Gary Morris says he's always appreciated the care he's received from the VA clinic.
But when his medication was running out and he needed more, more problems arose.
Haunting images of the Vietnam War appear in Gary Morris' dreams every night since he came home in 1969.
“The war never ever goes away, in one form or another it just doesn't,” he said.
For the past ten years medication provided by the VA clinic has helped him deal with his post traumatic stress disorder.
But he says when he was recently told his prescriptions could not be re-filled, he panicked.
“This is when your anxiety level goes up as a PTSD solider, I've been doing good don't mess with it,” Morris said.
He says the clinic told him he would need to schedule an appointment, only to find that it was canceled two different times, then was told that he would need to call back in several weeks to make the appointment.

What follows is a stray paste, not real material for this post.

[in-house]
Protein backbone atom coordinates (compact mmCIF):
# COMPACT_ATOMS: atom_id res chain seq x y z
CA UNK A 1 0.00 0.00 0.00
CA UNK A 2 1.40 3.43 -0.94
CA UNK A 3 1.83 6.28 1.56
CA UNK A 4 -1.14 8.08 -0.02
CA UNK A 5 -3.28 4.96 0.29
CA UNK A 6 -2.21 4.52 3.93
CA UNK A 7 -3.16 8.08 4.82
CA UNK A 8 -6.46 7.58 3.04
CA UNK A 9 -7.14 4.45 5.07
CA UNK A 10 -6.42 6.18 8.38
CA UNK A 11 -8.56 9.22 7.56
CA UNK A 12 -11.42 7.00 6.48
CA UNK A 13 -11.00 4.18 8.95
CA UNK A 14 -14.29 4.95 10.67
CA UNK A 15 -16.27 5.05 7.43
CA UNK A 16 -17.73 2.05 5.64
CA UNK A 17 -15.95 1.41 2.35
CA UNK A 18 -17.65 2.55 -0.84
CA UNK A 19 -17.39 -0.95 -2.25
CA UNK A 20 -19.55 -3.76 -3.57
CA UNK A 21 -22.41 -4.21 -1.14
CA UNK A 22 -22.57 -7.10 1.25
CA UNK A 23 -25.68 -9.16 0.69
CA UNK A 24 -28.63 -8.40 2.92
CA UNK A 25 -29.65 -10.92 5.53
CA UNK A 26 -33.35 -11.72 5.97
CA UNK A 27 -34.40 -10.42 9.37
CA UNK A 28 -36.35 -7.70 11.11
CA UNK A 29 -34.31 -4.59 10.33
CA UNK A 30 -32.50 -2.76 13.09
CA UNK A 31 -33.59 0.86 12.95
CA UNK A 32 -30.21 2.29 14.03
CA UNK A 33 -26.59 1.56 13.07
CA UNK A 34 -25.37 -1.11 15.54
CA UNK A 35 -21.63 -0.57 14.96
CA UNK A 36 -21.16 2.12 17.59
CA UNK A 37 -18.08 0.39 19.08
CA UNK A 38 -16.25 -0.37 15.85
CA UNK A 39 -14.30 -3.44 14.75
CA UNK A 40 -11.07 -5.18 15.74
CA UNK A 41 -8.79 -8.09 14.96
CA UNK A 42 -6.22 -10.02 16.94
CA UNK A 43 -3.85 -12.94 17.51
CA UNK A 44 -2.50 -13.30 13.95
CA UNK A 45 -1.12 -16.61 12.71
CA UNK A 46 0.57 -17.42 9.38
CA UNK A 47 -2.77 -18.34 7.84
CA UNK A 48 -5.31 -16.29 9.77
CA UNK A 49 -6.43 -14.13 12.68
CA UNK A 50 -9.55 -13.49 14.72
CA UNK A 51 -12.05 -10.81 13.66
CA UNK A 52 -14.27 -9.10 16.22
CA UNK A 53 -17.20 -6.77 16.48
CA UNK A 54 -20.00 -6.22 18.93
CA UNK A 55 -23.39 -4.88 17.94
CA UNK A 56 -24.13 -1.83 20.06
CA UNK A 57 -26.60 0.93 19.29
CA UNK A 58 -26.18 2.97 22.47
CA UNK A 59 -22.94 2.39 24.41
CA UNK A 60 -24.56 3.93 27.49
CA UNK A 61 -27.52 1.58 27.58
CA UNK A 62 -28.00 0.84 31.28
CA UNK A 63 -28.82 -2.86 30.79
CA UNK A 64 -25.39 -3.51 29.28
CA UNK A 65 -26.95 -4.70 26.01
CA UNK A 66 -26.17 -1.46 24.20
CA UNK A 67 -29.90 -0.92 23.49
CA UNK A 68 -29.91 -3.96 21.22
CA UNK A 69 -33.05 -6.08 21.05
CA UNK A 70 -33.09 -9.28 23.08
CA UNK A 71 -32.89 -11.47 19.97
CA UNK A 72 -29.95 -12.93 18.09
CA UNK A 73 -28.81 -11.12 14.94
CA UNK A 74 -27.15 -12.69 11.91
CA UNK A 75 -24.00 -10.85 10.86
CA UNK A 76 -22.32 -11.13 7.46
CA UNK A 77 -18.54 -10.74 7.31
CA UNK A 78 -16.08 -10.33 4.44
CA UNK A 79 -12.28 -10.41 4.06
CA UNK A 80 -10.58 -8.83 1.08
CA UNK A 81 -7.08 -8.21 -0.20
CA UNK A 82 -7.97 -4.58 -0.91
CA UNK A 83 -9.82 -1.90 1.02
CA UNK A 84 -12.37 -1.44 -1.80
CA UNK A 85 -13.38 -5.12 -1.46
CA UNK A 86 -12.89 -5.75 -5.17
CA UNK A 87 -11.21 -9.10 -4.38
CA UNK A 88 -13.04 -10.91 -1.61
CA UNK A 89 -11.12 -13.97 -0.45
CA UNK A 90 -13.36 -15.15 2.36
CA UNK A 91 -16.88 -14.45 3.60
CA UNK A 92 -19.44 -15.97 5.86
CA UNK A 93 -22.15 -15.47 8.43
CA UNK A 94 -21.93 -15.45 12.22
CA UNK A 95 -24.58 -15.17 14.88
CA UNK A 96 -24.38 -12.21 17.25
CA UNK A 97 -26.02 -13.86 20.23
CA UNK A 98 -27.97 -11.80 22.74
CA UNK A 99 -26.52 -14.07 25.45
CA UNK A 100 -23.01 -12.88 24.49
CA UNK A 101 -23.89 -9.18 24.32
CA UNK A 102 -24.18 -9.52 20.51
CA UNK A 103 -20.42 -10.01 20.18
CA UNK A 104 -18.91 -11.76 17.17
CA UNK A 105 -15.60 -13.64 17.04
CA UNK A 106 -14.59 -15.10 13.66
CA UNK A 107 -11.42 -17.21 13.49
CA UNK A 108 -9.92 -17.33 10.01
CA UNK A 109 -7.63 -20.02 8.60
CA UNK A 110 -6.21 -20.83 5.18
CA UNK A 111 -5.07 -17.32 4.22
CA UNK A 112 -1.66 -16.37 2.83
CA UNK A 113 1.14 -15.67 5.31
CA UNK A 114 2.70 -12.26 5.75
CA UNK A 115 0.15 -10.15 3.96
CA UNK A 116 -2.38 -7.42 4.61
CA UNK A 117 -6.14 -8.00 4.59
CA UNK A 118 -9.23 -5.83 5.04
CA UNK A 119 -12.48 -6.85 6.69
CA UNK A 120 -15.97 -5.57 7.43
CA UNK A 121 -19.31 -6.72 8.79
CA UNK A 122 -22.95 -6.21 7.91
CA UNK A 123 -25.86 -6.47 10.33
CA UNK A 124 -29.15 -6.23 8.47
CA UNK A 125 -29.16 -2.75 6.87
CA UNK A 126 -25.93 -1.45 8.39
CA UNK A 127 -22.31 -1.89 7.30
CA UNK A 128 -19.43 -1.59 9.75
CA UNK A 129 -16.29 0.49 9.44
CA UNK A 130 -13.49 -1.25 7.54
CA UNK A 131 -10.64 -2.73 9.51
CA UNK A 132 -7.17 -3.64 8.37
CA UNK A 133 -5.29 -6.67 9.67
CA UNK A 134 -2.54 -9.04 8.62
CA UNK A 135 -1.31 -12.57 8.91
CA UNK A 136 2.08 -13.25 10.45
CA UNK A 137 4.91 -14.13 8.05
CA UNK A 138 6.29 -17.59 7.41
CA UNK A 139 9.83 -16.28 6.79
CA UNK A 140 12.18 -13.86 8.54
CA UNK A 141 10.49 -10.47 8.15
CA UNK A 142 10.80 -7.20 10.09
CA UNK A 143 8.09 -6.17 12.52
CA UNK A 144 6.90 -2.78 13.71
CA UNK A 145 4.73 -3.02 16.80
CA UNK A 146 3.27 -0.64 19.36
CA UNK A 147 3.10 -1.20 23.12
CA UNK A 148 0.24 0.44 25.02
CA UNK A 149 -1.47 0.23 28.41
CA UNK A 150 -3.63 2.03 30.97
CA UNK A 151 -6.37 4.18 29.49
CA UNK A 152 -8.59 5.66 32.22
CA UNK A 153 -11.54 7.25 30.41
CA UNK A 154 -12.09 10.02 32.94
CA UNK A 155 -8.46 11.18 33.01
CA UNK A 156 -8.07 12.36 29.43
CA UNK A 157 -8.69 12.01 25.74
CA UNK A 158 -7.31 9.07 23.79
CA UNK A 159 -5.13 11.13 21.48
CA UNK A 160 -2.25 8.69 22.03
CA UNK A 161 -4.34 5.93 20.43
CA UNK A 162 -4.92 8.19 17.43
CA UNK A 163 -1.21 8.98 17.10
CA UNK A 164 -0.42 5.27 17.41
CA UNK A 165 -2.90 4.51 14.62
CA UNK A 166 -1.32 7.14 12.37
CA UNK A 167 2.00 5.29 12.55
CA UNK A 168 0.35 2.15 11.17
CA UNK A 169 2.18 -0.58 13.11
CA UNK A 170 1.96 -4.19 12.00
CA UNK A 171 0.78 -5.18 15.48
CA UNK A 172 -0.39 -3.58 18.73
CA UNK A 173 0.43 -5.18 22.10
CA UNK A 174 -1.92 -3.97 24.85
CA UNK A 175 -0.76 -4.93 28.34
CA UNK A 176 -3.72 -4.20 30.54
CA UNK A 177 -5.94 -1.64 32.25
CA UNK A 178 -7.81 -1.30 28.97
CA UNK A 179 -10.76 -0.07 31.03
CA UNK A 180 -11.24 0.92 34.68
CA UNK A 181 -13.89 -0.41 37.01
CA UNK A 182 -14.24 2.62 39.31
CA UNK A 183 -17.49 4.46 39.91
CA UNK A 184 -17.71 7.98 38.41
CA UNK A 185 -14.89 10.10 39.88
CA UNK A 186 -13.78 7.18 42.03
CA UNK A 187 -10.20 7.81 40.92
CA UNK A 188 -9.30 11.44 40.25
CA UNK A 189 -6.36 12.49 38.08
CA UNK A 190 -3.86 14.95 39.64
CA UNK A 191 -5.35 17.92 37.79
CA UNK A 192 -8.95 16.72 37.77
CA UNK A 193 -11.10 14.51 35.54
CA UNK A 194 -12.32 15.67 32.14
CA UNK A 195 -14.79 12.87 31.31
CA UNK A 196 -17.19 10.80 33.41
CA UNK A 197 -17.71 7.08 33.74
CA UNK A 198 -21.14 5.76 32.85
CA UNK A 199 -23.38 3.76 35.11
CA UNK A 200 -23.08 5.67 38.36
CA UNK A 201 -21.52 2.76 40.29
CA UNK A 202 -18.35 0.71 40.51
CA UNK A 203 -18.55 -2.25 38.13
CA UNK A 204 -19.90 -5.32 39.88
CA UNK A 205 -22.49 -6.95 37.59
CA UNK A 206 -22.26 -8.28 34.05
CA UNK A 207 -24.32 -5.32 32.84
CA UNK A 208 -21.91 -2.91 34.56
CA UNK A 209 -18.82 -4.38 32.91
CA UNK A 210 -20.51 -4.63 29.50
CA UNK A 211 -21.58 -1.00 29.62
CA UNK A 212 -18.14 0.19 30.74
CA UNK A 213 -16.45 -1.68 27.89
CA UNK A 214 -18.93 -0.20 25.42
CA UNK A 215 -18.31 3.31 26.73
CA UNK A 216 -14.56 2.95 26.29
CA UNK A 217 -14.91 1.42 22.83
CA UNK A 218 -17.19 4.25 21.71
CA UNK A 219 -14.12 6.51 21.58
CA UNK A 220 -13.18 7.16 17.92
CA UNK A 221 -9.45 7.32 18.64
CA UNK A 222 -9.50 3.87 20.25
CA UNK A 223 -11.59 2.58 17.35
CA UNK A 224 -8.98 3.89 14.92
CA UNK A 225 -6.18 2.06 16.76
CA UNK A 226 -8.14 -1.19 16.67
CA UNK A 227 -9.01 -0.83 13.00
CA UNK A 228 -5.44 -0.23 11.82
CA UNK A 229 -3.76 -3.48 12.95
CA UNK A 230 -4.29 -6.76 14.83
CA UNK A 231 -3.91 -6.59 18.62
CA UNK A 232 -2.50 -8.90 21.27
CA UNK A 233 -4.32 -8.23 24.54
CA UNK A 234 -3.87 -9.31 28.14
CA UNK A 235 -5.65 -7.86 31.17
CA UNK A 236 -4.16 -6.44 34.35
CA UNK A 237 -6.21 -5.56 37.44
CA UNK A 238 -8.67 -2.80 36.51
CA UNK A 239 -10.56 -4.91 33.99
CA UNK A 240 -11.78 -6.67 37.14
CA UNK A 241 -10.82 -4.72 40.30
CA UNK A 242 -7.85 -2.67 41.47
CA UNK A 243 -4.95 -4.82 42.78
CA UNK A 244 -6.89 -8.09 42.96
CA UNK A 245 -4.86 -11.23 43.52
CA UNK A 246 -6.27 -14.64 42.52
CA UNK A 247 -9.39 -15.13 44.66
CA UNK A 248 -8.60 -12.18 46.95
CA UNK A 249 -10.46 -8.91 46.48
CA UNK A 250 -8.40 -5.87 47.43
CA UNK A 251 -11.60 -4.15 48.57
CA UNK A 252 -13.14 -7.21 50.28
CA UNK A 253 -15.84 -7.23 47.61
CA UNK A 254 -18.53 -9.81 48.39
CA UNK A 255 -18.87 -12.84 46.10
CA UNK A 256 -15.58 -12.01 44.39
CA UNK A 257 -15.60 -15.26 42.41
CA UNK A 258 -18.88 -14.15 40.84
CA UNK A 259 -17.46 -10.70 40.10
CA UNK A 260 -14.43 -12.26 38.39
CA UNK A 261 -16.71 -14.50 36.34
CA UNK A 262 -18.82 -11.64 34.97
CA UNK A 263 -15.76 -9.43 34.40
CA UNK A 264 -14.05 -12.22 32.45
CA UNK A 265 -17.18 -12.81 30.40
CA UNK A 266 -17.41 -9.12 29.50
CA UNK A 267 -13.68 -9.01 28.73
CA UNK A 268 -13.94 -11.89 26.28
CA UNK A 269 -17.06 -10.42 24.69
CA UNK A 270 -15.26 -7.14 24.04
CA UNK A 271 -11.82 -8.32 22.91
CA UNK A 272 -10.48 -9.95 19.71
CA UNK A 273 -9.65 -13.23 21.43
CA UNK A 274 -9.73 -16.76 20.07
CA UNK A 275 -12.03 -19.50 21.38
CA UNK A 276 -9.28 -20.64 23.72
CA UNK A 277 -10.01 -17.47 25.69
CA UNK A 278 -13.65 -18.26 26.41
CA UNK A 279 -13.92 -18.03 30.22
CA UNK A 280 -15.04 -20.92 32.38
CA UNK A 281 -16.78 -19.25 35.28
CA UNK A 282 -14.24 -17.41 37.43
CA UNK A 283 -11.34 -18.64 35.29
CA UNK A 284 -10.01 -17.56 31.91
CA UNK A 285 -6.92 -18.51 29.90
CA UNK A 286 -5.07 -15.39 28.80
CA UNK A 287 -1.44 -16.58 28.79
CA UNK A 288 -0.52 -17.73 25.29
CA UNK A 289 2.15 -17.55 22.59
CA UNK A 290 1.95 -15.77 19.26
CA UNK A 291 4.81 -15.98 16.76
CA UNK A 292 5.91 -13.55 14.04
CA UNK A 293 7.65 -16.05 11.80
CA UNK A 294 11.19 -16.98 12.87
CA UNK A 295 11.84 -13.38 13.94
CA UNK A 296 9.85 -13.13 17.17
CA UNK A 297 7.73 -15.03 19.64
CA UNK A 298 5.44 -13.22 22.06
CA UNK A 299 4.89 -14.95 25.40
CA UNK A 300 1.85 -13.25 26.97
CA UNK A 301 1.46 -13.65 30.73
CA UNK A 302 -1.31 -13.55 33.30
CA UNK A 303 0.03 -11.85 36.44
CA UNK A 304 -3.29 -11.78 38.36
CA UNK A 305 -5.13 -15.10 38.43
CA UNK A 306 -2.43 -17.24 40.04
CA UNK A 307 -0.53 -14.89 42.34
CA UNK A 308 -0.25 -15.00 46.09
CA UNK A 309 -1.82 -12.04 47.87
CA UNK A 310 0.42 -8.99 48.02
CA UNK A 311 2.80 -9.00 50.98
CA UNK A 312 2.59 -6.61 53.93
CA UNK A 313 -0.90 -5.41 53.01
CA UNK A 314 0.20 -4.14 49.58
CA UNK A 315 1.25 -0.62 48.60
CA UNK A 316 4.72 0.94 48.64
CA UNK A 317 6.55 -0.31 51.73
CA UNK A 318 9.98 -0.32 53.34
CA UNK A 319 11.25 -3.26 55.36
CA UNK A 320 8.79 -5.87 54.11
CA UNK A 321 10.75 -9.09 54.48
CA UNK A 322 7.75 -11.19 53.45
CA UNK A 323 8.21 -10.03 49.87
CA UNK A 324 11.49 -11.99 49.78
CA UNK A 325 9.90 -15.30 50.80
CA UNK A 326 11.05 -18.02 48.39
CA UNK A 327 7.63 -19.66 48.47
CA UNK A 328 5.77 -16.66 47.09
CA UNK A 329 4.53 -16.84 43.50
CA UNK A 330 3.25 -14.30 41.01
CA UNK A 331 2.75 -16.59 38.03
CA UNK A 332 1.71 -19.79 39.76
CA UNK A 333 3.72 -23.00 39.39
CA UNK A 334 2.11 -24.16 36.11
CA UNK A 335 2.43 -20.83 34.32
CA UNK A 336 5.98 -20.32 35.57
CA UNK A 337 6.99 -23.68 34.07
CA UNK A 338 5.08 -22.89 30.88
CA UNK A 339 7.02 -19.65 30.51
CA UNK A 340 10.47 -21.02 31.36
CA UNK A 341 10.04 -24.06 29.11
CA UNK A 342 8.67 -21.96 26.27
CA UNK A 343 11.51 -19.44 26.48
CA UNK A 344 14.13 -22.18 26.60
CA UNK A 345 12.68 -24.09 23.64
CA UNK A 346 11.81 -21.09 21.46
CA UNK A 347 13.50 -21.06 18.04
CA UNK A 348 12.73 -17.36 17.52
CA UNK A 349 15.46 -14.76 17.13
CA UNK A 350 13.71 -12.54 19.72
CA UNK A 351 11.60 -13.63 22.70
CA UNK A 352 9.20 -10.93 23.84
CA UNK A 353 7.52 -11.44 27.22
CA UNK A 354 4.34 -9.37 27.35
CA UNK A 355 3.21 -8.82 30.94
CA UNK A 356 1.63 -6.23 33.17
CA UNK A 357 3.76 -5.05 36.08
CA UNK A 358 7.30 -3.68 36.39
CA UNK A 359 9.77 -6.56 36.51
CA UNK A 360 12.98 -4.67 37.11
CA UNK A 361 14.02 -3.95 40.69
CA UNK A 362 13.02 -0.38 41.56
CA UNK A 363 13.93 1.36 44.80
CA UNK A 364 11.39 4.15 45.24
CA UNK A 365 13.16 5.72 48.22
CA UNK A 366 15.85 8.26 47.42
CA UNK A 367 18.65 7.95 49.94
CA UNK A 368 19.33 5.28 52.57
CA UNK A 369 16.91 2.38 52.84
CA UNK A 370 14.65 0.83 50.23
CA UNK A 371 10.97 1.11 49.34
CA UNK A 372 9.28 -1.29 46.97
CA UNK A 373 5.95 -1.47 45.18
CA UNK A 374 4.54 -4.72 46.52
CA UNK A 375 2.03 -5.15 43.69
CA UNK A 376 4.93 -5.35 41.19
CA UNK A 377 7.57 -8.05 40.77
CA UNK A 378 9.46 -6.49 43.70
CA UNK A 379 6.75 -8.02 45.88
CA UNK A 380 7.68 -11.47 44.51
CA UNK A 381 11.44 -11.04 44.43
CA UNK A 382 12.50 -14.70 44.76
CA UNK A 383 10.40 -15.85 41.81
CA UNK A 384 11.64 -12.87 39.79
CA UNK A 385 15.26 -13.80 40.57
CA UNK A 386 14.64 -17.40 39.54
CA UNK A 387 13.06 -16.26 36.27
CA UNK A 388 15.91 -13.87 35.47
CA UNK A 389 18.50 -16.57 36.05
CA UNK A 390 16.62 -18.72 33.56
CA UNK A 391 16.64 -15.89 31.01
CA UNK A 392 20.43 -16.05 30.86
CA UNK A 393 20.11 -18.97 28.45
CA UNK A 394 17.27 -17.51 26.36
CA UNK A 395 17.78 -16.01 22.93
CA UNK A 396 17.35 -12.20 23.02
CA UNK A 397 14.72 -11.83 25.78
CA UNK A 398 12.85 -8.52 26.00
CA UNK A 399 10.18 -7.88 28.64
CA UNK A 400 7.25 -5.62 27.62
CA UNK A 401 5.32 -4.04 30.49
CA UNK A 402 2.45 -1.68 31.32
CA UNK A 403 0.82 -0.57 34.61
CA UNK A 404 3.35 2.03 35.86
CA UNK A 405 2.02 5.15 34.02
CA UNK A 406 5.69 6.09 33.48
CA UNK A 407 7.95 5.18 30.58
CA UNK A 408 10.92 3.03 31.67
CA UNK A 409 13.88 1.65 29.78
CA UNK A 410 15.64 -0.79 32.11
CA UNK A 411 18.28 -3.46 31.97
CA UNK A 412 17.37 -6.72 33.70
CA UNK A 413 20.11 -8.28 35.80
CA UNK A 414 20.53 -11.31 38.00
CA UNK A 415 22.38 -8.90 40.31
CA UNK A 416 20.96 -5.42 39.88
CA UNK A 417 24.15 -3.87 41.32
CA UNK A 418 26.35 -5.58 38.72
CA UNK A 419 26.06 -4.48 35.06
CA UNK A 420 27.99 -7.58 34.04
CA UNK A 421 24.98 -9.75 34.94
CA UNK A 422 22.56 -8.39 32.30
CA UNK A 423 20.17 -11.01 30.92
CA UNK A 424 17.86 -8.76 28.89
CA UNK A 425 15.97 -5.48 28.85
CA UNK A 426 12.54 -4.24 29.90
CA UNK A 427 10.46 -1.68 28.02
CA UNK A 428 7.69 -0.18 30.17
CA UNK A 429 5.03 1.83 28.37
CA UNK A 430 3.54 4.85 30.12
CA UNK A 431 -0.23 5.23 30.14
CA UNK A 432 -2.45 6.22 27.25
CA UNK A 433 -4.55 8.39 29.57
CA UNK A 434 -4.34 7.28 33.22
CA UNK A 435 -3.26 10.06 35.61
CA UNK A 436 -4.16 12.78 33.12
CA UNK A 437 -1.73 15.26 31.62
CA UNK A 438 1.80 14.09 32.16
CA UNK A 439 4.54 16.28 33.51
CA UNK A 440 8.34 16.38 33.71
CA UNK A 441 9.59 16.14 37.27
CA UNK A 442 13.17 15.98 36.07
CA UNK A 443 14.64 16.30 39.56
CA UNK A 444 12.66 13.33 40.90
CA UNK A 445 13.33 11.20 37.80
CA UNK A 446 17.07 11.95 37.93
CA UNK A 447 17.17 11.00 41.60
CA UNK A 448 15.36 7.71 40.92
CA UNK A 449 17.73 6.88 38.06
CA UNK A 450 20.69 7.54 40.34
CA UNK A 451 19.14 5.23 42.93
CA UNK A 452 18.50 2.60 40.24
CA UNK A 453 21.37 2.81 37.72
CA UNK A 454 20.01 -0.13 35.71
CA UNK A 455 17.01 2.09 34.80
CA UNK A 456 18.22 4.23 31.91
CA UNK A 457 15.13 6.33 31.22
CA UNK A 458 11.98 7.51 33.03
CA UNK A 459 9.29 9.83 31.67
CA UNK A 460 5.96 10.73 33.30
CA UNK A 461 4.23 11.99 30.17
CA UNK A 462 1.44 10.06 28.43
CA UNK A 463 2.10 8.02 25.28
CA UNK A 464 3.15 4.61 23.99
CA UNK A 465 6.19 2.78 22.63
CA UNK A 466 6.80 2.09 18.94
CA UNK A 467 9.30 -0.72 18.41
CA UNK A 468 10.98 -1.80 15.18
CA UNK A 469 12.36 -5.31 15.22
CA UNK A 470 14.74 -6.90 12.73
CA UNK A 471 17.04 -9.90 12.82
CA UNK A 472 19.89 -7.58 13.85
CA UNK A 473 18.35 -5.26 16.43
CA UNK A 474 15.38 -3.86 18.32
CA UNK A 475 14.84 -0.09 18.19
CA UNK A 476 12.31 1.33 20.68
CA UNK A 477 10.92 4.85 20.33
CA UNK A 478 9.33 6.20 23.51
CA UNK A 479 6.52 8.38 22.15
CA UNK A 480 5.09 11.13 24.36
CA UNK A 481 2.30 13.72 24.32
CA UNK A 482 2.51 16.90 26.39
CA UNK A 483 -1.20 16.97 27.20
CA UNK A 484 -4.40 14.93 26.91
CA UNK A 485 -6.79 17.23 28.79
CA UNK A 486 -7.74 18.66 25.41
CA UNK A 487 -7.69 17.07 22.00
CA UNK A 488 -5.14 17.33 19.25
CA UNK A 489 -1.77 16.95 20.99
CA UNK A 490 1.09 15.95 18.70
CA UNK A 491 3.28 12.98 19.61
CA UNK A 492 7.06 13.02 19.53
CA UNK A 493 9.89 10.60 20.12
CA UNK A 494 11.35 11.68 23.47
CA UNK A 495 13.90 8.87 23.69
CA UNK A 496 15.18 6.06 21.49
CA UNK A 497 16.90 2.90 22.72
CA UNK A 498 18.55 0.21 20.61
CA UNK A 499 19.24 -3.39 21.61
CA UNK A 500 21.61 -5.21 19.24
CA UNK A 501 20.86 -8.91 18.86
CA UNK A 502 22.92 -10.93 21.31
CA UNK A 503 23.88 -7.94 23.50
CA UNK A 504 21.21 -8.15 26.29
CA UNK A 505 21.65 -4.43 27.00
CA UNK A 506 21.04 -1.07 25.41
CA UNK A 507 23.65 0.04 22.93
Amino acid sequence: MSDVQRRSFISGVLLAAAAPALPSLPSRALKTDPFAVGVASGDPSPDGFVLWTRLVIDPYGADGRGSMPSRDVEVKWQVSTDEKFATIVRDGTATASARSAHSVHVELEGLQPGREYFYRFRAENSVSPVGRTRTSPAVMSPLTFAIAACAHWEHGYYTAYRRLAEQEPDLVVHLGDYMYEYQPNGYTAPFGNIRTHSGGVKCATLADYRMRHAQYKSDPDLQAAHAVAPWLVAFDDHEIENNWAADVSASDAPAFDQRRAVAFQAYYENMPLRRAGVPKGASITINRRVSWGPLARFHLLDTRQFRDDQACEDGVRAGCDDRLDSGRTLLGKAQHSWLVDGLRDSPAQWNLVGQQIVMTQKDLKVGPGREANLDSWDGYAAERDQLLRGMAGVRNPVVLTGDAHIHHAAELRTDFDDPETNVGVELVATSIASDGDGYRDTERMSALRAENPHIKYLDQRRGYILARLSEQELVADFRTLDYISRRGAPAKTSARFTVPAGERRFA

Officials at United Regional say the VA clinic has been under several transitions.
“In particular we are trying to improve several of our operating processes and also to ensure that we are in alignment with the VA policies and procedures,” said United Regional President Phyllis Cowling.
They say it's those changes that have caused the poor communication to their clients, but that once these changes are fully implemented like adding walk-in care, it should improve their service.
“So we actually think that as we transition much improved but it's always in transition and some of the communication gets a little off ,” said Cowling.
Soon after we spoke to representatives from the VA clinic's regional office in Oklahoma City, Morris was given an appointment.
But he says he is more concerned about his brother veterans and the care they might not be receiving.
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